Well, it’s over – Baselworld, that is – although the annual storm of opinions, counter opinions, and castigation that some of our favorite watch brands generated will endure for months, if not years. Watch lovers – especially online – never met an utterly inconsequential tempest in a teapot they didn’t like and this year was no exception.

Here are four hapless timepieces that the Internet loved to hate.


Omega Globemaster

It’s a nice watch, with a nice movement: the Omega caliber 8900, self-winding, COSC and METAS certified. It’s impressively resistant to magnetism, shrugging off fields of up to 15,000 gauss (a lot). It’s got a nice pie-pan dial, and in steel it comes in at under $8,000, which is, nowadays, not such a savage price for a wristwatch with a bunch of nice details and an in-house, technically sophisticated movement. Its crime against watch-nerd-dom (and against humanity) is that it has a fluted bezel.

The vitriol heaped upon it for having a fluted bezel was considerable, with Omega standing accused of plagiarising Rolex. Never mind that Omega used fluted bezels freely on Constellations in the 1960s.

Omega makes a watch with some great shout-outs to much-loved classics of the past, with a movement using the only viable alternative to the lever escapement to make it to mass production in 250 years, that can take pretty much anything modern life can throw at it and look sharp doing it; and for its pains, Omega gets the torch-and-pitchfork treatment. We can’t have nice things, can we.


Laurent Ferrier Square Galet

This is another example of a perfectly nice watch using perfectly normal – indeed, virtually ubiquitous –design cues from the history of watchmaking, and getting lambasted for an incidental resemblance to another brand that did not invent those design cues, but whose use of them looms large in the minds of watch enthusiasts.

Sniffed one commenter, “The case copy Panerai Radiomir and the price like Patek (sic.) Sorry, with this price I go for other better brand with longer history like JLC or Patek.” Yeah… except the cushion case is not a Panerai invention. And c’mon. There’s a nice sunray-brushed dial, lovely Laurent Ferrier hands, the bezel geometry’s not the same… and besides, the idea that Laurent Ferrier might have consciously aped Panerai is simply absurd.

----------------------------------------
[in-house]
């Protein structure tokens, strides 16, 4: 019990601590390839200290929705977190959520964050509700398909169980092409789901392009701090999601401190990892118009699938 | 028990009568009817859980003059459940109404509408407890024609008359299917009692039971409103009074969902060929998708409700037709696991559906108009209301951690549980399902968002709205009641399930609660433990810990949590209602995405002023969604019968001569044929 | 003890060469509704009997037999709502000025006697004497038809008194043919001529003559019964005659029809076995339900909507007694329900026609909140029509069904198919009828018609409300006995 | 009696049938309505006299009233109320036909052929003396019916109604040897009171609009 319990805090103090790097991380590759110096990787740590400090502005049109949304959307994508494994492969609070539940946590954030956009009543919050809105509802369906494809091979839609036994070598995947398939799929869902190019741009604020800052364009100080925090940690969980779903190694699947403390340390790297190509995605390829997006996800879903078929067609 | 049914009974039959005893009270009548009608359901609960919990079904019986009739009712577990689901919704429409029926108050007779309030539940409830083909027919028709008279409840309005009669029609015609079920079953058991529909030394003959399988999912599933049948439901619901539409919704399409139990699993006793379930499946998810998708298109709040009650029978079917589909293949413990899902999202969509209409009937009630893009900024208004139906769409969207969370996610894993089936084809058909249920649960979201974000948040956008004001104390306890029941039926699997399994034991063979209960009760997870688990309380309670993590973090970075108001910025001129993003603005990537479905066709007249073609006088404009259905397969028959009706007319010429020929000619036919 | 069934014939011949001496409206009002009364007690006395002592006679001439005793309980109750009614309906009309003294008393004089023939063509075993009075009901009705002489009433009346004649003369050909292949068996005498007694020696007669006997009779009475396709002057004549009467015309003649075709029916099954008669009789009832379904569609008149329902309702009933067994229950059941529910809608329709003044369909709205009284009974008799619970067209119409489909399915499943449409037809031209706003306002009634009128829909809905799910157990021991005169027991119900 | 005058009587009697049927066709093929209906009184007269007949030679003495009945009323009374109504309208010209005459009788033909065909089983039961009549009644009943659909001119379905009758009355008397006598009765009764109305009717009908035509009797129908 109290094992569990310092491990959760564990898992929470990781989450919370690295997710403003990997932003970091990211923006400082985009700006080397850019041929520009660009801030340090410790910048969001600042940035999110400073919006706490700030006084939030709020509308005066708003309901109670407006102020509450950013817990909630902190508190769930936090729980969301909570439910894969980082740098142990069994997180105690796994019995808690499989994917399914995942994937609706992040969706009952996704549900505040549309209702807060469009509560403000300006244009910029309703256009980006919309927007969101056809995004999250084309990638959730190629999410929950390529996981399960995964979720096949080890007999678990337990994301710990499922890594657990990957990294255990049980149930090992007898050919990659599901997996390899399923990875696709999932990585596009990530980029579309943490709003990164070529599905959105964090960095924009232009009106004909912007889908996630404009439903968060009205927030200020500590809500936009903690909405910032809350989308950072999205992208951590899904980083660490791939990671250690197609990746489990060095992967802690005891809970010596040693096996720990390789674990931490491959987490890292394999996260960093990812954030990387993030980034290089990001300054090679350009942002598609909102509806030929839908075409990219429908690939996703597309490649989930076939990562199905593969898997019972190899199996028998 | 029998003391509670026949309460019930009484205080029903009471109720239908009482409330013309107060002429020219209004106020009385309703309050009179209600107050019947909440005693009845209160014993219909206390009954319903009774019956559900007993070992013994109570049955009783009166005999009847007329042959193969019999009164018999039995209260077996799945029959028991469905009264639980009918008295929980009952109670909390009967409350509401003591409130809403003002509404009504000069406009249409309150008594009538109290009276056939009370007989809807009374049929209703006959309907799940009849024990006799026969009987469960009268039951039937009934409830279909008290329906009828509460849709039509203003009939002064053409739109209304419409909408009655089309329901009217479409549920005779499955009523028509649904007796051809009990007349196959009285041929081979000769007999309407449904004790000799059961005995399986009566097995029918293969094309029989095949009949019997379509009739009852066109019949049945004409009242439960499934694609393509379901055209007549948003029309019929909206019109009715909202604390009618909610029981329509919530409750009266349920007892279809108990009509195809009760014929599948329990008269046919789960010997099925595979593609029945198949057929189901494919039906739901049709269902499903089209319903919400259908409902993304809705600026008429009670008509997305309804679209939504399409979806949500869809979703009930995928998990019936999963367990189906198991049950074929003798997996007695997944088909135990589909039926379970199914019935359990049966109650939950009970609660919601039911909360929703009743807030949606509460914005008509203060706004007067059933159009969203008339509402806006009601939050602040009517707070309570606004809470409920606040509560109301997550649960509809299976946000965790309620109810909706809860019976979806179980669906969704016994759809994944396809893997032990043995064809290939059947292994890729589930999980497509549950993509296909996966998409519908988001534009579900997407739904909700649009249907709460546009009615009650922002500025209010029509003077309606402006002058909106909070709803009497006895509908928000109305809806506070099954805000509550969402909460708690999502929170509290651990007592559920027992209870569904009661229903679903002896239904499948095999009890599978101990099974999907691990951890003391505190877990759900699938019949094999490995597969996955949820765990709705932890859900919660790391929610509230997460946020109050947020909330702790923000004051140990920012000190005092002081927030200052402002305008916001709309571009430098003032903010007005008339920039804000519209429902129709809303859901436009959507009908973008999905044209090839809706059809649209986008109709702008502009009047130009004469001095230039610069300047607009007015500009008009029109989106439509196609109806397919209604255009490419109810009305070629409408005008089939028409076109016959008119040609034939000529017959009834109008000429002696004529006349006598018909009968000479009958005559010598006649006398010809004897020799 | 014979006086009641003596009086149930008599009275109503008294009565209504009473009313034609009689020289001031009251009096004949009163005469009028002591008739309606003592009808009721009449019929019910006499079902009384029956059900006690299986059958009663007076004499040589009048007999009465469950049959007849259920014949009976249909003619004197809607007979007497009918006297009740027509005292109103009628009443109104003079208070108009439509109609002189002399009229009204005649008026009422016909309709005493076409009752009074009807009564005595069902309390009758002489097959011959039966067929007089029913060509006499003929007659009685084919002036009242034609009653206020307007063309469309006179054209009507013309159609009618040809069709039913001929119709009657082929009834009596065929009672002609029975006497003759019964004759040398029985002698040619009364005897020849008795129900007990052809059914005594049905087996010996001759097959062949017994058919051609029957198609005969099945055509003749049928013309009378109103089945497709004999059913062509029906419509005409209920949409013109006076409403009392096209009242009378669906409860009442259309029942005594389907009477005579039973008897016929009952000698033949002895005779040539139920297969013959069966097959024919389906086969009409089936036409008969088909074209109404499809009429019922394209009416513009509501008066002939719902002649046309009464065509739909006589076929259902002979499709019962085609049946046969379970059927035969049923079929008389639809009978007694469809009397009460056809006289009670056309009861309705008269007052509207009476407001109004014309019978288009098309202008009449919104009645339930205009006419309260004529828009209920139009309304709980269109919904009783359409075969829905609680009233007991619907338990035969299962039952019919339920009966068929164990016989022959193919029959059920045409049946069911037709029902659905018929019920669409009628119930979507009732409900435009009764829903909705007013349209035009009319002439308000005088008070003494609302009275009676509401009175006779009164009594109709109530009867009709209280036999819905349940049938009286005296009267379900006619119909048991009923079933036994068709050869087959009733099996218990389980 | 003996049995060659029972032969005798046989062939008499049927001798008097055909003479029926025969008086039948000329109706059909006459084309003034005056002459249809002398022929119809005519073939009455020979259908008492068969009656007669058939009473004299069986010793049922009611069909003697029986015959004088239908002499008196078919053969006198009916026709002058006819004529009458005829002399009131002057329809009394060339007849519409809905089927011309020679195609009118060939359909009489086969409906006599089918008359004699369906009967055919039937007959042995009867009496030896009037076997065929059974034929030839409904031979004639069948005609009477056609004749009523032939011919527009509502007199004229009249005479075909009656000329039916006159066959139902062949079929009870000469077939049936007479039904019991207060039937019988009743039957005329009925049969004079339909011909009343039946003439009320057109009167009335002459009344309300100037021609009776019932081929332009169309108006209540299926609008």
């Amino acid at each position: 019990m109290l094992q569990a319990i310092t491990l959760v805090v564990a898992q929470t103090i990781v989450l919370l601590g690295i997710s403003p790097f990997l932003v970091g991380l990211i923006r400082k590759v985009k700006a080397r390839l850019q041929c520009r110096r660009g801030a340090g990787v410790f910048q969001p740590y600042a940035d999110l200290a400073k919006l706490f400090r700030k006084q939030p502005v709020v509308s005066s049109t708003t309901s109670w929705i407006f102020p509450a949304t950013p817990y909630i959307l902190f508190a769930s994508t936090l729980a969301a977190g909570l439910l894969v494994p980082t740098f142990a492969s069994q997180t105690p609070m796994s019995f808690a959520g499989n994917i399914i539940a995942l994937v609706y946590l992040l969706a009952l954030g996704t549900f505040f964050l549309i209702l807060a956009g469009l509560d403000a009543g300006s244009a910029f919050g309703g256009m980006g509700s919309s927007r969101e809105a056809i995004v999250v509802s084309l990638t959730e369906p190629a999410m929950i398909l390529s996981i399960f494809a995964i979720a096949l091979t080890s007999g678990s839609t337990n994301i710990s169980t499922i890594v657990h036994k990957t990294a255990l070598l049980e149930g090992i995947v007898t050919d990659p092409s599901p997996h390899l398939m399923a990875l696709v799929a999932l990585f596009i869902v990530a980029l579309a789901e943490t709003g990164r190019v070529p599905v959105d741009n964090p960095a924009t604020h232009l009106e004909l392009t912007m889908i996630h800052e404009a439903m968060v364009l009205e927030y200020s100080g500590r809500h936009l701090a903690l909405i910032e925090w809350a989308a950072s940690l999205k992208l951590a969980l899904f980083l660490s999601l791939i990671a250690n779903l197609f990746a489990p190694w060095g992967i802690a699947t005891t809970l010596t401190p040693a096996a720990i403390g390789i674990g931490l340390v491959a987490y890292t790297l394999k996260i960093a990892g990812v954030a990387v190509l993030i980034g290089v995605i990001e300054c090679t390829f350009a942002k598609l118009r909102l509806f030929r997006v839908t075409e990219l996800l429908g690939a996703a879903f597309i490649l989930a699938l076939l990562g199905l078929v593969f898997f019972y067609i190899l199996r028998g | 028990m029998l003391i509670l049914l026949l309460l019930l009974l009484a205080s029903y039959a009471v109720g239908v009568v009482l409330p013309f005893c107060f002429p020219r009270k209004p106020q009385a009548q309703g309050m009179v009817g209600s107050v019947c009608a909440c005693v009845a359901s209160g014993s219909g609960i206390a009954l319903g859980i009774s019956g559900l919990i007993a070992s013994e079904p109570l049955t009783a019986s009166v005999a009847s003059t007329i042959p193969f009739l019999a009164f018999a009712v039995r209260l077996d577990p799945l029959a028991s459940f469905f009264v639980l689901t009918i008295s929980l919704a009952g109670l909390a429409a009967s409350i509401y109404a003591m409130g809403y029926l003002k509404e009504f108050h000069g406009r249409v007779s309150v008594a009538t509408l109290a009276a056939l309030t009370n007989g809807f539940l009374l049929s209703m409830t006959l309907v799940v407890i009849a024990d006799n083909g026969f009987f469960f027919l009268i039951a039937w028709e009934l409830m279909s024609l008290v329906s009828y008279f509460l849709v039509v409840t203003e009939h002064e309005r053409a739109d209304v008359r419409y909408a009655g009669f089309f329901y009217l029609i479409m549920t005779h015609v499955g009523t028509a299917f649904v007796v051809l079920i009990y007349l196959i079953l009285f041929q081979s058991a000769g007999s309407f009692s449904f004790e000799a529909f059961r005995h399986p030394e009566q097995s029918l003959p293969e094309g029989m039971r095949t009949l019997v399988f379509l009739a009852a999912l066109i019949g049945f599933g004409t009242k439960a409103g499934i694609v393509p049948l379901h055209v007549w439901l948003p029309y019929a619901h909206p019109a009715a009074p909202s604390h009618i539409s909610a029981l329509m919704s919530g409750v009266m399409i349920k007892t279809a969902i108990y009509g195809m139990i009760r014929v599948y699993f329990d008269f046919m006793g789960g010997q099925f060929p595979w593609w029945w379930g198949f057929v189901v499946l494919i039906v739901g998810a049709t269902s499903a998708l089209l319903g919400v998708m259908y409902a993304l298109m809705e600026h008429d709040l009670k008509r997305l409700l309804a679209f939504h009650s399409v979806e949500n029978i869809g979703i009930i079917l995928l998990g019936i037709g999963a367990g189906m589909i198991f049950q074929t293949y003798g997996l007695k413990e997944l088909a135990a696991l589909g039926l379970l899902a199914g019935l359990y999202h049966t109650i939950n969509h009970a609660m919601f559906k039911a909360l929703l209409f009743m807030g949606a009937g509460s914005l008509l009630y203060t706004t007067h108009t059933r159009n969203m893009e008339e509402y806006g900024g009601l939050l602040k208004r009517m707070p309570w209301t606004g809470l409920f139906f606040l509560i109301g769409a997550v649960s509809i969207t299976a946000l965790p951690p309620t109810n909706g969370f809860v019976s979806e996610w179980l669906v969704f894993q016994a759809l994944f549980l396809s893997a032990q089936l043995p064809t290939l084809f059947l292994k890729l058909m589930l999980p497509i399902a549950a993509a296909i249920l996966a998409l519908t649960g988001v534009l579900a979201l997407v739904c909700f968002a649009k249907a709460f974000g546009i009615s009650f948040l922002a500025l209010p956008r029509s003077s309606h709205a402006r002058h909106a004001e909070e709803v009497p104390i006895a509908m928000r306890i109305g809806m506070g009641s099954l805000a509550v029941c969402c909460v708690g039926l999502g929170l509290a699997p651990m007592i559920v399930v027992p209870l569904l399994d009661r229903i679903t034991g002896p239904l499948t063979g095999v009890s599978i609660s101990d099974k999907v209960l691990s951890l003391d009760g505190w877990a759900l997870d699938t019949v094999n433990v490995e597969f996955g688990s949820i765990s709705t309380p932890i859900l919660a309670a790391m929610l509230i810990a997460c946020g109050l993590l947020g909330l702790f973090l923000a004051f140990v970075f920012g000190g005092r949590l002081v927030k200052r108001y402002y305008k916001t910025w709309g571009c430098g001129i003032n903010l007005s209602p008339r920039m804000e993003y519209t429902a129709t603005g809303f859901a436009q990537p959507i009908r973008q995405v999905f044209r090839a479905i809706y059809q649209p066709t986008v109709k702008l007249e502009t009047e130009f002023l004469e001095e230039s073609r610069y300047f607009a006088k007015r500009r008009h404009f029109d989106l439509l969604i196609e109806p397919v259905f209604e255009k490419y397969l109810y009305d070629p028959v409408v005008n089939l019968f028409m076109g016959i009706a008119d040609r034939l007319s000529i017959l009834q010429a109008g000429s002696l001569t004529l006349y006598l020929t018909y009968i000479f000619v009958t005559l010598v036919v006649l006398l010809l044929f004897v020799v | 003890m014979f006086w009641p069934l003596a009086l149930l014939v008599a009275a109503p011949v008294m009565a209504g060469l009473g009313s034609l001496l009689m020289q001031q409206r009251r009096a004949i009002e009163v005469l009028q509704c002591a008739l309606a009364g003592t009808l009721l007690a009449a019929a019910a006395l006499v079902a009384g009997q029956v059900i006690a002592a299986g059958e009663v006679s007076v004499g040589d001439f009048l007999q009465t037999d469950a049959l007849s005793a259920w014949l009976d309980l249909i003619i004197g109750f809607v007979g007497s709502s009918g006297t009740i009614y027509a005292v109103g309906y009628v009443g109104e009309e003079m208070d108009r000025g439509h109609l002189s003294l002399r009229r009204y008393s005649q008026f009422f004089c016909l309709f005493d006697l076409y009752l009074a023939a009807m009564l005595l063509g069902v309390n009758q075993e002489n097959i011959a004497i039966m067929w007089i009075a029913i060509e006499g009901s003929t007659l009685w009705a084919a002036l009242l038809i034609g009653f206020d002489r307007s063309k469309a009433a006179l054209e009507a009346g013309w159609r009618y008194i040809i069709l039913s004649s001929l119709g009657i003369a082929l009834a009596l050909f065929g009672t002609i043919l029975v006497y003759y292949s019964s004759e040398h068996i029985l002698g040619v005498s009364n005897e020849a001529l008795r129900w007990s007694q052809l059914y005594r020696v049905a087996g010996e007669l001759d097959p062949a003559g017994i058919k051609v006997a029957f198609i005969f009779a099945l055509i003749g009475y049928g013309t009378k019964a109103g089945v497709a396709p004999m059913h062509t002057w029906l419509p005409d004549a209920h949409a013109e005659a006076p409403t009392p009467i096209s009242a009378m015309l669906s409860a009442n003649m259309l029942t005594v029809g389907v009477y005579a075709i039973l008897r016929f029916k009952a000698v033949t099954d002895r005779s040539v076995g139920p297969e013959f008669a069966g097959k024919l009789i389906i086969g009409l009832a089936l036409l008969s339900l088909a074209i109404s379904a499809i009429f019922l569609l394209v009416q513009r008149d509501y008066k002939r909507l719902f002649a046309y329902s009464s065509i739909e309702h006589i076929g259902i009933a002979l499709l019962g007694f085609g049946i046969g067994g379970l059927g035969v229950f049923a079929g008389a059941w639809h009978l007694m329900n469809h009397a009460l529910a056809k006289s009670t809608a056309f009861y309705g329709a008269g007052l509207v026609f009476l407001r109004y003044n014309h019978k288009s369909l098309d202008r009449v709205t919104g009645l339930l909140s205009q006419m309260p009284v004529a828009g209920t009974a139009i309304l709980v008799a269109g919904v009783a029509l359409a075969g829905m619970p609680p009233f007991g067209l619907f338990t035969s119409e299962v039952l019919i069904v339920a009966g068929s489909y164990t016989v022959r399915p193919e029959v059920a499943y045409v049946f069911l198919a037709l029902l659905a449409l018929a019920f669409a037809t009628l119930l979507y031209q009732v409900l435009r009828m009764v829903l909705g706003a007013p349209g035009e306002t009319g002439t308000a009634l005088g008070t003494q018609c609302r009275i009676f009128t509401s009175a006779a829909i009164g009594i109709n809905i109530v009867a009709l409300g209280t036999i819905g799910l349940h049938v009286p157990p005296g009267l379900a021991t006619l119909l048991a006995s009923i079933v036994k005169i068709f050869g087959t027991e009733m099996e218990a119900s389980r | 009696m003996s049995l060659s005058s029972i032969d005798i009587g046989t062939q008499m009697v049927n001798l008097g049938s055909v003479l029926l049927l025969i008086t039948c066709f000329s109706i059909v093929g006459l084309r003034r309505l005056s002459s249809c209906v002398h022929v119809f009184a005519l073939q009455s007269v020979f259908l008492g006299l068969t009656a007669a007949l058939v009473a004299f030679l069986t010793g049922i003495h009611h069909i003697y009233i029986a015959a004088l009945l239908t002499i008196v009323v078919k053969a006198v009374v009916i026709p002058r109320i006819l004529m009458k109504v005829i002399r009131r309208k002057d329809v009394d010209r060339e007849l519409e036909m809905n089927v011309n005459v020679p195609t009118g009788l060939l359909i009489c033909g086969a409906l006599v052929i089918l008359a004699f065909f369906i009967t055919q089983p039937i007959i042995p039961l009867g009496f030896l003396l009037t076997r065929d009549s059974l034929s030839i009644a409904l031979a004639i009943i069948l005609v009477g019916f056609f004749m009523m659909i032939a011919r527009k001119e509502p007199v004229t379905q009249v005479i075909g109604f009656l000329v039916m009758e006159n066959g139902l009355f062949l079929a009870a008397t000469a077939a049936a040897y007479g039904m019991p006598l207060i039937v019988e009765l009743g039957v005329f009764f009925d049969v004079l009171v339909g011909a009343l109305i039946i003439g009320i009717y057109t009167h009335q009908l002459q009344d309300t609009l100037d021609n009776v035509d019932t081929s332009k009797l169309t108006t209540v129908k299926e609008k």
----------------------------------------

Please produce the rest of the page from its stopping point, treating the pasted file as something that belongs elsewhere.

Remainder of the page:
Angelus U10 Lumière Dead Seconds Tourbillon  

This one is an object lesson in the importance of sleeping on it before posting a scathing condemnation. When I first got the press release, I, too, lost it. My first reaction was, “Angelus coming back? I can’t wait – hope they do some nice, faithful-yet-tastefully-updated homages to the company!” My second reaction after seeing the watch was, “Good god, what eldritch abomination has this company loosed upon us?” It seemed yet another example of a good old name being resurrected to support a ghastly, outlandishly over-designed tourbillon.

Problem is, it’s grown on me. After seeing it “in the metal,” I now think it’s actually a very good watch. The design borrows a few cues from Angelus watches of the past but the use of the deadbeat seconds – a nod to the quartz watches that killed the original company – and the suspension of the tourbillon in its own sapphire pod, along with the vintage analogue radio-dial styled power reserve, make the whole thing work, albeit in a most improbable way. So much for first impressions being correct.



Patek Philippe Caltrava Travel Time

You haven’t seen so many people get upset over an unexpected cosmetic change in direction since Keri Russell got a haircut and single-handedly sank Felicity. And judging from the first reactions to the new Calatrava Travel Time, you’d think it had a case made from poached elephant ivory and that its gears were lubricated with orphan’s tears.

The crime: making a watch styled like a 1920s pilot’s watch. The Other Brand brought in kicking and screaming for invidious comparison: Zenith. The Calatrava Travel Time, however, has nothing to do with Zenith (of course) and its use of fat, luminous Arabic numerals and Superluminova-filled hands merely echoes what were, in the 1920s and ’30s, very common design cues in instrument watches.

One of the kinder remarks we read was, “Timex look without a Timex logo.” Patek may have the last laugh (again), though. CEO Thierry Stern, whom I ran into at Patek’s stand after seeing the watch in person, said (with a touch of weariness) “Do you know how many people come in the booth and say, ‘I hate it, why did you do that?’ and then say, ‘but can you reserve one for me?’”

Watch lovers are like any mob of so-called connoisseurs – arguing over minutiae is not only commonplace, it’s actually part of the fun. As Kenneth Ullyett so keenly observed in his delightful book Watch Collecting (1970), “A detailed diary from John Arnold would have settled many of the continuing arguments about the originator of the lever escapement, albeit many keen horologists would have been denied the pleasure of getting angry with each other.”

Photos by Adi Soon and Jack Forster for Revolution Online.